per cubic yard of cementitious materials (65 percent Type II
cement and 35 percent class F fly ash).
Special Advertising Section Portland Cement Association PDH 5
It is important to note that not all of these strategies may
be cost-effective because of the availability of materials at
the project site. In such instances, select the most cost-
effective mix design with a low heat energy.
Insulation While it may seem counter-intuitive to
insulate mass concrete, insulation slows the escape of heat,
which warms the concrete surface and reduces the temper-
ature difference. In placements with a minimum dimension
greater than 5 feet, the use of insulation has virtually no
effect on the maximum concrete temperature. Insulation
with an R-value in the range of 2 to 4 hrft
F/Btu is typi-
cally used to limit the temperature difference. In most
cases, concrete insulating blankets are used; however,
virtually any insulating material is often acceptable.
To prevent thermal cracking, insulation should be kept
in place until the hottest portion of the concrete cools to
within the temperature difference limit of the average air
temperature. For example, if a 45F temperature difference
is specified and the average air temperature is 20F, insula-
tion should not be removed until the hottest portion of the
concrete cools down to 65F. This may require that insula-
tion be kept in place up to several weeks (especially on
thicker placements). During this time, it may be possible to
remove insulation temporarily to perform work. This can
be done for a window of time when the temperature differ-
ence in the concrete is less than the specified limit.
Concrete cooling before placement The tempera-
ture of delivered concrete is normally about 10F warmer
(left) A bridge column uses surface insulation to minimize the temperature
difference between the interior and the surface.
(below) Liquid nitrogen cooling is sometimes used to reduce the temperature
of the concrete prior to the time of placement.
than the average air temperature. To
reduce its temperature, concrete can be
precooled prior to placement. As a rule of
thumb, every 1F of precooling reduces the
maximum temperature (after placement) by a
similar amount.
Chilled water can be used for mix water to precool the
concrete by about 5F. Shaved or chipped ice can be
substituted for up to about 75 percent of the mix water to
reduce the concrete temperature by up to 15 to 20F. If
extreme precooling is needed, liquid nitrogen (LN2) can be
used to precool the concrete mix by any amount (to as low
as 35F). LN2 cooling requires highly specialized equip-
ment to safely cool concrete and can be expensive.
However, it is a good option for the contractor as it can be
done at the jobsite or at the ready-mix plant.
The cost of the different methods of precooling depends
on the local conditions, and the willingness and experience
of the concrete supplier.
Concrete cooling after placement After placement,
there is not much that can be done to reduce the maximum
temperature of the concrete. Removing insulation only
cools the surface, which increases the temperature differ-
ence and the likelihood of thermal cracking. To avoid artifi-
cially cooling the surface, moisture retention curing
methods should be used. Water curing (adding relatively
cool water to the warm surface) actually increases the likeli-
hood of thermal cracking. Using heated water for curing is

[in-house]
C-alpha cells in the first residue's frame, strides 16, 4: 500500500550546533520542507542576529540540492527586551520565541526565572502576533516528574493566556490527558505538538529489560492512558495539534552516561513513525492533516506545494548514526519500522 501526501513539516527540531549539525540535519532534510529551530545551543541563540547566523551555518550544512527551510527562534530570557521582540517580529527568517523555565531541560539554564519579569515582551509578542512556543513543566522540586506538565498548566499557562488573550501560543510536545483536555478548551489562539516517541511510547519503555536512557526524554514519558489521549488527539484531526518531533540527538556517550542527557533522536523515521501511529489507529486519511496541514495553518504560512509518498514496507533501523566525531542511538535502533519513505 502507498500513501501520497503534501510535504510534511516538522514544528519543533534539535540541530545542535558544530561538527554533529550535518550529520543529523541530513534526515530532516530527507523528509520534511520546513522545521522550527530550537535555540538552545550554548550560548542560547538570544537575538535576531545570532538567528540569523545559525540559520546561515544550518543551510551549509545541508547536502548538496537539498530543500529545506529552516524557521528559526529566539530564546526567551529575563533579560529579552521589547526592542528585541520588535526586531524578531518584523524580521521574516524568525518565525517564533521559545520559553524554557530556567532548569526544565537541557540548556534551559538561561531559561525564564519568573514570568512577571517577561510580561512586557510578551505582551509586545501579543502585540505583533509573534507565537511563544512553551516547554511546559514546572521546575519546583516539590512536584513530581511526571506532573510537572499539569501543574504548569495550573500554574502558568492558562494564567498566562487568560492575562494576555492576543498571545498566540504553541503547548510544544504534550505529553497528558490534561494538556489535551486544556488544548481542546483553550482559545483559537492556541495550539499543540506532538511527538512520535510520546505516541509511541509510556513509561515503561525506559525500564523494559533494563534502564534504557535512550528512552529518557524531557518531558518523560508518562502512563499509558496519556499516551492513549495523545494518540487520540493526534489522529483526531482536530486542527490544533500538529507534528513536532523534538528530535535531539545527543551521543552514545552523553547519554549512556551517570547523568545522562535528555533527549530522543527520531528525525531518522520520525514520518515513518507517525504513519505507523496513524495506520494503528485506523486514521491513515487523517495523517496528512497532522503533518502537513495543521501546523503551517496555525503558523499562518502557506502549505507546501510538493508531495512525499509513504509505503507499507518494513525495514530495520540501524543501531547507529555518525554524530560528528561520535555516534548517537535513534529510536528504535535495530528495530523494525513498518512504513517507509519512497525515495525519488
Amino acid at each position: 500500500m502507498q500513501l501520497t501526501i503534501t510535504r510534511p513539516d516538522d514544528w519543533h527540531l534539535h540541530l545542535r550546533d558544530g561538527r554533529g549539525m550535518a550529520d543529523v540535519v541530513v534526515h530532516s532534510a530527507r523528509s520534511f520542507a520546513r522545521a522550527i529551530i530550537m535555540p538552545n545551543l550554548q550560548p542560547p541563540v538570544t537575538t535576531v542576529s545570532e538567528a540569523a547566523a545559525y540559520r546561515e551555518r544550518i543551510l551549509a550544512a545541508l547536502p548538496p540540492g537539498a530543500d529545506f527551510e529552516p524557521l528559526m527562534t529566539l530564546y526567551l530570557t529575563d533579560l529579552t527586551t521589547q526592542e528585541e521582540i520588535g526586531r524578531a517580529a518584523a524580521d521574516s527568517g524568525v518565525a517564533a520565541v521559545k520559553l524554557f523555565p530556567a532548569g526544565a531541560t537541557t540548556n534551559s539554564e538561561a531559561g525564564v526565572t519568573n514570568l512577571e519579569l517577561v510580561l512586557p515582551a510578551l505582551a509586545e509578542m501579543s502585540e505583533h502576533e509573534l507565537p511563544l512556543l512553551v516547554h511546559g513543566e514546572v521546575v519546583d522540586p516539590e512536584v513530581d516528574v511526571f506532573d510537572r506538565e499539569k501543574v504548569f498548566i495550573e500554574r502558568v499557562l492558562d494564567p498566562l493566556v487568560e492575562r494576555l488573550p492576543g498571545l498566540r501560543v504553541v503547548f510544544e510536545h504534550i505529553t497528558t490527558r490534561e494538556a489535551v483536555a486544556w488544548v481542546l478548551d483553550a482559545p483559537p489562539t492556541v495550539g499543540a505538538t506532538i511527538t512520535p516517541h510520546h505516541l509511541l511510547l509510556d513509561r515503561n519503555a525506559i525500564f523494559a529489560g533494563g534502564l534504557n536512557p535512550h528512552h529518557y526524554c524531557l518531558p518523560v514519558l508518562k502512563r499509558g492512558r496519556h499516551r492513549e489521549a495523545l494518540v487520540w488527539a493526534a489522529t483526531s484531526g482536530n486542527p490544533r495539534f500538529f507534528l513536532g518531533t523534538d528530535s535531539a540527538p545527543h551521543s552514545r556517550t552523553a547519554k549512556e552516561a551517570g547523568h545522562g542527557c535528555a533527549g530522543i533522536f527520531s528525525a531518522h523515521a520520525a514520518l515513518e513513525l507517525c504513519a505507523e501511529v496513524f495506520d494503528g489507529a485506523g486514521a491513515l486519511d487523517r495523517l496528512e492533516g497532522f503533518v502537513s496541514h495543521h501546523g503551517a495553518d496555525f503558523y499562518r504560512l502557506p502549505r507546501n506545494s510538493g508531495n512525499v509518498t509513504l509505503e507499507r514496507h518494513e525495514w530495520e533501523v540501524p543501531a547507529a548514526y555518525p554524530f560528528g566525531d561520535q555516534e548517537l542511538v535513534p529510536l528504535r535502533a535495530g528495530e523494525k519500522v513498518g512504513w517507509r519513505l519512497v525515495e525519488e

typically not practical and is therefore not recommended.
If installed prior to concrete placement, cooling pipes
can be used to remove heat from the interior of the
concrete. This increases the cost of construction, but limits
the maximum temperature and greatly reduces the time
that insulation is required. This method of thermal control
is sometimes used on larger projects where an economical
Engineering Mass Concrete Structures
source of water is available such as a lake
or river. Cooling pipes typically consist of a
uniformly distributed array of 1-inch-diame-
ter plastic pipes embedded in the concrete. A
pipe spacing of 2 to 4 feet-on-center is typical.
Use of smaller placements Larger sections can often
be divided up into several smaller placements. Placing the
concrete of a thick foundation in multiple lifts with smaller
thicknesses can sometimes be an effective method to mini-
mize the potential for thermal problems. However, the
schedule delay between lifts, cost and effort for thermal
control of individual lifts, and the horizontal joint prepara-
tion may offset the benefits.
Large slabs are sometimes placed as a series of smaller
slabs using a checkerboard pattern. Even when placed in
this pattern, the thickness of the slabs is not reduced, so
the maximum temperature and temperature difference is
not reduced. In-fill slabs are subjected to restraint on five
sides and cannot expand with the temperature rise of the
concrete. Some of the expansion is absorbed by early age
creep, and the rest is absorbed as compressive stresses.
Upon cooling down, the portion of the expansion
absorbed by the early age creep cannot be regained, which
results in tensile stresses and an increased likelihood of
cracking. To avoid this cracking, careful consideration
should be given to slab dimensions by providing a uniform
jointing plan to reduce restraint, and allowing for slow and
even cooling.
Predicting concrete temperatures
A very simplistic way to estimate the temperature rise of
structural concrete is to convert the cementitious content
(pounds per cubic yard of concrete) to an equivalent
cement content then multiply it by 0.14. This provides the
temperature rise in degrees Fahrenheit (F), and is applica-
ble to most placements with a minimum dimension greater
than 6 feet for concretes containing Type I or I/II cement.
Thinner placements will have a somewhat lower tempera-
ture rise. The following approximates the equivalent
cement content of concrete components (volumes are
measured in pounds per cubic yard, lb/yd
1 lb/yd
of cement is counted as 1 lb/yd
1 lb/yd
of class F fly ash is counted 0.5 lb/yd
1 lb/yd